Canadian Forest Service Publications
Effects of summertime changes in weather and root-zone soil water storage on canopy CO2 flux and evapotranspiration of two juvenile Douglas-fir stands. 1991. Price, D.T.; Black, T.A. Agricultural and Forest Meteorology 53(4): 303-323.
Issued by: Northern Forestry Centre
Catalog ID: 11313
Variations in soil water storage (W), canopy evapotranspiration (E) and net CO2 flux density (Fc) of two low productivity stands of Douglas-fir (12 and 22 years of age), were studied during two consecutive summers. Measurements of E and Fc were obtained using a modified Bowen ratio/energy balance method. The factors influencing Fc were considered in the light of recent work by Farquhar and coworkers, while those affecting E were examined in the context of the McNaughton-Jarvis Ω parameter. The findings were as follows.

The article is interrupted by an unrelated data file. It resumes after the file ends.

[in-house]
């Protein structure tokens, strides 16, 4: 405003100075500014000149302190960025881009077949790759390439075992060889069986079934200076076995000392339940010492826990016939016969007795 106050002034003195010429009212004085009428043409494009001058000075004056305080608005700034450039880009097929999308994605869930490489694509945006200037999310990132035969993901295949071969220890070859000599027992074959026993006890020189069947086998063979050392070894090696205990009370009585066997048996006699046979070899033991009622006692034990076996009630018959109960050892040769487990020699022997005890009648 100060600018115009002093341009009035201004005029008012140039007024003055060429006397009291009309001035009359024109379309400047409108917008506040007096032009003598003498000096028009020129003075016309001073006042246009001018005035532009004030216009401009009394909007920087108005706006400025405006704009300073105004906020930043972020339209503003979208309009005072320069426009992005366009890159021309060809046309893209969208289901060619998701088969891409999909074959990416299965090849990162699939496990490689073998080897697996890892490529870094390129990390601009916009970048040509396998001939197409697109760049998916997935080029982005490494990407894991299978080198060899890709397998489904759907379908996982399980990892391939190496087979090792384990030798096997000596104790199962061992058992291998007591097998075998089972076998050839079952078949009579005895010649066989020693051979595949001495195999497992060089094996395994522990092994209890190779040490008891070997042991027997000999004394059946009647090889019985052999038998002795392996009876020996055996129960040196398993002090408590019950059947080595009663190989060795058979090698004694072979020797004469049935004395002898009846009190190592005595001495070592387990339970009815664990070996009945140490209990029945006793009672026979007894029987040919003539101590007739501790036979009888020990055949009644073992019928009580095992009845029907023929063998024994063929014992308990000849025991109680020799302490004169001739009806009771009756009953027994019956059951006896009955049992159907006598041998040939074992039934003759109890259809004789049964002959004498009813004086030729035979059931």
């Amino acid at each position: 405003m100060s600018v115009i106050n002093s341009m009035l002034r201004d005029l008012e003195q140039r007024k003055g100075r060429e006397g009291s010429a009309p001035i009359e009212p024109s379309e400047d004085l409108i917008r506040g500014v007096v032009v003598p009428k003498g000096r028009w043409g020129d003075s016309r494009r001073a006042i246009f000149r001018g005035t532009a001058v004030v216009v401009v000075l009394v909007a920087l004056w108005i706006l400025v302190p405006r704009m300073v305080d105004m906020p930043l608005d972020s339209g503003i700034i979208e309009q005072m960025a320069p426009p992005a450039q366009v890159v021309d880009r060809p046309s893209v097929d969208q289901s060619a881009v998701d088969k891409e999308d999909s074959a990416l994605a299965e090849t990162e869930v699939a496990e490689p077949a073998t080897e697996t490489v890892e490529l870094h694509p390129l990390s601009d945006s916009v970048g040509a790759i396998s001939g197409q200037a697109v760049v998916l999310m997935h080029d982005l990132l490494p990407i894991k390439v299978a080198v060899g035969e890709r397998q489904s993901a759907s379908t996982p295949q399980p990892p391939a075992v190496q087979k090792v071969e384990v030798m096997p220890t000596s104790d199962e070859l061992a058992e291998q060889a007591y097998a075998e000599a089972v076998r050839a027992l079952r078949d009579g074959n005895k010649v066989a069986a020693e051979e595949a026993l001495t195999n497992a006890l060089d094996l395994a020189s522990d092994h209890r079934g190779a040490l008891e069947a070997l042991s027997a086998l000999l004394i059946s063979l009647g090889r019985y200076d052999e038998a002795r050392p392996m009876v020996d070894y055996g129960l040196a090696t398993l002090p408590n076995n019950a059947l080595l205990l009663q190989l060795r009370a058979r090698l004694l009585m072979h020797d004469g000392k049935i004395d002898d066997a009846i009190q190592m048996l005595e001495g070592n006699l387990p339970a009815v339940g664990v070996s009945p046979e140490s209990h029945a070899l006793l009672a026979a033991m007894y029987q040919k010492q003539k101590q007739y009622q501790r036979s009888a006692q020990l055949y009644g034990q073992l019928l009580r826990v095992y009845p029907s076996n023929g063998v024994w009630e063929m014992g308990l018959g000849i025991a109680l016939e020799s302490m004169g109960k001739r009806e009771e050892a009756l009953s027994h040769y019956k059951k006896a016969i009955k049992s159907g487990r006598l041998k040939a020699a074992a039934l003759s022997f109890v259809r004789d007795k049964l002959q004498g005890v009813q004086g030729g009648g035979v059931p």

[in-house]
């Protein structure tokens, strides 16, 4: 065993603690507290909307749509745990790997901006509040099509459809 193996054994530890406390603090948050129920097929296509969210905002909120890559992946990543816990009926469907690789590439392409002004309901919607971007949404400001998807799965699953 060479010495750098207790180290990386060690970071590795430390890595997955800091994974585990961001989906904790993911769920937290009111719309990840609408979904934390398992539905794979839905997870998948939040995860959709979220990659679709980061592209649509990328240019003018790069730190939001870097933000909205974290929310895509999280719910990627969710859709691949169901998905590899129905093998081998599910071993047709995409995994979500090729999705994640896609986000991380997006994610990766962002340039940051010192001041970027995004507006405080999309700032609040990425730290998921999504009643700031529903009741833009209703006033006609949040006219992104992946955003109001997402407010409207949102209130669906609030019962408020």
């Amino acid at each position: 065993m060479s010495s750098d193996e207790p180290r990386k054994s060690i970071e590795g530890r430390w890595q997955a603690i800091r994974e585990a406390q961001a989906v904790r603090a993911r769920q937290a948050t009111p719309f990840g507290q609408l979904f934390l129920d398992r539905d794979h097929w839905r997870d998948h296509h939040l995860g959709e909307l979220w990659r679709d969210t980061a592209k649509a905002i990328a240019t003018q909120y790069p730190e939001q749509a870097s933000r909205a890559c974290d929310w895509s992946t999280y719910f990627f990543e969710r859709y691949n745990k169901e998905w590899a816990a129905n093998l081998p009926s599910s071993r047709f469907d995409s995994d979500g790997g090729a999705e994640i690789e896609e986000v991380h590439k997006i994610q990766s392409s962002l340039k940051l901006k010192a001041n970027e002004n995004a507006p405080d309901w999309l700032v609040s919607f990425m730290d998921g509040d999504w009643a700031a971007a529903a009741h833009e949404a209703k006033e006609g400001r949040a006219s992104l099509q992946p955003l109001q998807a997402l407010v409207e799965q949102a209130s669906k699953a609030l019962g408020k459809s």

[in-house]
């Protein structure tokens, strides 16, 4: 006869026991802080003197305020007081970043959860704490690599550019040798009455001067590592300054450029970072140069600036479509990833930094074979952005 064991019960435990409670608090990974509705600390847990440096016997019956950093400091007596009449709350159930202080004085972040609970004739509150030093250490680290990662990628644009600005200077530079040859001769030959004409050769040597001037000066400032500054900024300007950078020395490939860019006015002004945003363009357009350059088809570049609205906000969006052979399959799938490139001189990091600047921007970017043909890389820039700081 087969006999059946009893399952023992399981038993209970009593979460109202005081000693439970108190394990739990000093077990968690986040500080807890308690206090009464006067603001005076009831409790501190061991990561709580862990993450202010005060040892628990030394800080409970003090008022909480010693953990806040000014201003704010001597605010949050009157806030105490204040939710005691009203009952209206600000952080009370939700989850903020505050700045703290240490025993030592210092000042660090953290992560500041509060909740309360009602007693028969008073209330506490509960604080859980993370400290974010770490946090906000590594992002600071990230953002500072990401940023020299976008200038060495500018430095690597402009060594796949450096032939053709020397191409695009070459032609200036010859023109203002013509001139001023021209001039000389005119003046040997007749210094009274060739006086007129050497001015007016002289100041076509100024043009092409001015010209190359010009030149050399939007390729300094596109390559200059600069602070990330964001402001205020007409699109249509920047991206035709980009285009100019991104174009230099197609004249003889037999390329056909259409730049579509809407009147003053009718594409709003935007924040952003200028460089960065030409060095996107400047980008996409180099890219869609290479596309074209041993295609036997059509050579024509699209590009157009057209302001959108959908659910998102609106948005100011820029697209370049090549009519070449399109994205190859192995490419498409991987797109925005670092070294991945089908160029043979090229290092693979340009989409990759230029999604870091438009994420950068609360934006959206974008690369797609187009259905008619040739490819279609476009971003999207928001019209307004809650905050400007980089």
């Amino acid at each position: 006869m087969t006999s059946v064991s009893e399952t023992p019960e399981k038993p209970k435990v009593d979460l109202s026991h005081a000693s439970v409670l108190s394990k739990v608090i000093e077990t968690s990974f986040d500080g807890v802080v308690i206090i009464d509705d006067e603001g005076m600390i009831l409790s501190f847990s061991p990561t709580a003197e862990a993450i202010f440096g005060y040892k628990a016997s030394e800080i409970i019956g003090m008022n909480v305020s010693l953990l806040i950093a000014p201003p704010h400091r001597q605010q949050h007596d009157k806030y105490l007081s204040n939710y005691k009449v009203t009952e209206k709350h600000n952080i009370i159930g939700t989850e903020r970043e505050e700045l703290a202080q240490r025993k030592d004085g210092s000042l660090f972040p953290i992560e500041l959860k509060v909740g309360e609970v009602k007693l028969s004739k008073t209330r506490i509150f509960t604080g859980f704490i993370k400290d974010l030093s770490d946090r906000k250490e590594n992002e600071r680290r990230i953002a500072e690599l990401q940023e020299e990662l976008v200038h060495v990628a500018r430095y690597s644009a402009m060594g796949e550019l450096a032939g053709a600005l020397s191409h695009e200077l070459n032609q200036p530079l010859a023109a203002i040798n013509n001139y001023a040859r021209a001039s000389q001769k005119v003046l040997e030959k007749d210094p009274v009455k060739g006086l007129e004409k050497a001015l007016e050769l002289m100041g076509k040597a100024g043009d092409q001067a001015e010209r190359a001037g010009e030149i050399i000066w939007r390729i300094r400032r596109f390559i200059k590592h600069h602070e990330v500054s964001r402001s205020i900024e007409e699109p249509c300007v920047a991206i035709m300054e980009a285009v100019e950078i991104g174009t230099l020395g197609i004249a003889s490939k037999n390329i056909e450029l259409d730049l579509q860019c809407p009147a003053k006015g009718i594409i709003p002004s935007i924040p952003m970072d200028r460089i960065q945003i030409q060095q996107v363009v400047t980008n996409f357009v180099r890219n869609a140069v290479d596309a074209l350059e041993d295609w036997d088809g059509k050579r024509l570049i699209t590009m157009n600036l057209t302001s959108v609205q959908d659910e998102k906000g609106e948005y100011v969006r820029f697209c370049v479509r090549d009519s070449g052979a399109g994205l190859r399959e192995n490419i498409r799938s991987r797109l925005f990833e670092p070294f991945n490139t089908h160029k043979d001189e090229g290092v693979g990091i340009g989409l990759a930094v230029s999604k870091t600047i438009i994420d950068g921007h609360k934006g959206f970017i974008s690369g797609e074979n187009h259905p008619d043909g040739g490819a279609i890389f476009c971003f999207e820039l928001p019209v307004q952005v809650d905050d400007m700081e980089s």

(1) Daytime E and Fc were generally lower in the younger stand, even though W was higher. These results were attributed mainly to lower leaf area index in the younger stand.
(2) In the older stand, Fc was significantly reduced by low soil water potential (Ψs within the range of soil water storages at which measurements were made, while canopy conductance was less dependent on Ψs. Following Farquhar and Sharkey, consideration of changes in estimated intercellular CO2 concentration at the canopy mean sink level (ci), indicated that reductions in Fc were nonstomatal in origin, i.e. due to reduced foliar photosynthetic capacity rather than reduced stomatal conductance.
(3) Evapotranspiration in the older stand was less related to net irradiance and more dependent on the atmospheric saturation deficit (D) than in the young stand, in accordance with the predictions of McNaughton and Jarvis. As W decreased, calculated values of Ω and of the Priestley and Taylor α parameter also declined, showing greater stomatal sensitivity at low Ψs.